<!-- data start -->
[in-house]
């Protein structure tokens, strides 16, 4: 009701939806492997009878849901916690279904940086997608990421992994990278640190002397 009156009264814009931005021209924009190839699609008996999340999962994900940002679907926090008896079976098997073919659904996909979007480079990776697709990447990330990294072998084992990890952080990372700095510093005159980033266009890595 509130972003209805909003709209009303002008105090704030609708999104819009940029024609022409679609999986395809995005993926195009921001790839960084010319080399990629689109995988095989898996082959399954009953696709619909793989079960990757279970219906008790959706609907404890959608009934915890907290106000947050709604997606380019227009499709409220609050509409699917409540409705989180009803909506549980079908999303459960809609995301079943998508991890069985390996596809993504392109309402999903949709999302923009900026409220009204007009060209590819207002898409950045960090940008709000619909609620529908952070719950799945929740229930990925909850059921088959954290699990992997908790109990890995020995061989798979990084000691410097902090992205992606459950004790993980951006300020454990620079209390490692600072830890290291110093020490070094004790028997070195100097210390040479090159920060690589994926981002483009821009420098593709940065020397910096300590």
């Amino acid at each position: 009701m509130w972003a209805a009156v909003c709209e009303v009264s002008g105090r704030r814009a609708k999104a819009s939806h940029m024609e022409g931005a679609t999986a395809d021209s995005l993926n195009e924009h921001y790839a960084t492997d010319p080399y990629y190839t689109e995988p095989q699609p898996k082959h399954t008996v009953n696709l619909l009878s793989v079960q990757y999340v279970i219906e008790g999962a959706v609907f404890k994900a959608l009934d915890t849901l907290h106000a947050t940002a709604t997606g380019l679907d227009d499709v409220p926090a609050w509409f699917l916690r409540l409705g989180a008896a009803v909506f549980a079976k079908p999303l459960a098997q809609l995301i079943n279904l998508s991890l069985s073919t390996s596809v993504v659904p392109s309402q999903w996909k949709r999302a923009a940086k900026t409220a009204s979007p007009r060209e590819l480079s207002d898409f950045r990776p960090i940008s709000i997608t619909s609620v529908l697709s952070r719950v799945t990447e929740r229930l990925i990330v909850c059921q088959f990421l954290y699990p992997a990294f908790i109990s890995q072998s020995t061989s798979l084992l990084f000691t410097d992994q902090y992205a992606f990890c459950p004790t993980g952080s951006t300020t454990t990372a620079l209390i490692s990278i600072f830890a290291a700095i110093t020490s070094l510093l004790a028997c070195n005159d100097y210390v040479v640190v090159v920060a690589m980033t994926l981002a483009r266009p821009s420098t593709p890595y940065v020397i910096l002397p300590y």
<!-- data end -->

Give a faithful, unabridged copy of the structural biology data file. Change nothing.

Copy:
[in-house]
């Protein structure tokens, strides 16, 4: 009701939806492997009878849901916690279904940086997608990421992994990278640190002397 009156009264814009931005021209924009190839699609008996999340999962994900940002679907926090008896079976098997073919659904996909979007480079990776697709990447990330990294072998084992990890952080990372700095510093005159980033266009890595 509130972003209805909003709209009303002008105090704030609708999104819009940029024609022409679609999986395809995005993926195009921001790839960084010319080399990629689109995988095989898996082959399954009953696709619909793989079960990757279970219906008790959706609907404890959608009934915890907290106000947050709604997606380019227009499709409220609050509409699917409540409705989180009803909506549980079908999303459960809609995301079943998508991890069985390996596809993504392109309402999903949709999302923009900026409220009204007009060209590819207002898409950045960090940008709000619909609620529908952070719950799945929740229930990925909850059921088959954290699990992997908790109990890995020995061989798979990084000691410097902090992205992606459950004790993980951006300020454990620079209390490692600072830890290291110093020490070094004790028997070195100097210390040479090159920060690589994926981002483009821009420098593709940065020397910096300590």
């Amino acid at each position: 009701m509130w972003a209805a009156v909003c709209e009303v009264s002008g105090r704030r814009a609708k999104a819009s939806h940029m024609e022409g931005a679609t999986a395809d021209s995005l993926n195009e924009h921001y790839a960084t492997d010319p080399y990629y190839t689109e995988p095989q699609p898996k082959h399954t008996v009953n696709l619909l009878s793989v079960q990757y999340v279970i219906e008790g999962a959706v609907f404890k994900a959608l009934d915890t849901l907290h106000a947050t940002a709604t997606g380019l679907d227009d499709v409220p926090a609050w509409f699917l916690r409540l409705g989180a008896a009803v909506f549980a079976k079908p999303l459960a098997q809609l995301i079943n279904l998508s991890l069985s073919t390996s596809v993504v659904p392109s309402q999903w996909k949709r999302a923009a940086k900026t409220a009204s979007p007009r060209e590819l480079s207002d898409f950045r990776p960090i940008s709000i997608t619909s609620v529908l697709s952070r719950v799945t990447e929740r229930l990925i990330v909850c059921q088959f990421l954290y699990p992997a990294f908790i109990s890995q072998s020995t061989s798979l084992l990084f000691t410097d992994q902090y992205a992606f990890c459950p004790t993980g952080s951006t300020t454990t990372a620079l209390i490692s990278i600072f830890a290291a700095i110093t020490s070094l510093l004790a028997c070195n005159d100097y210390v040479v640190v090159v920060a690589m980033t994926l981002a483009r266009p821009s420098t593709p890595y940065v020397i910096l002397p300590y």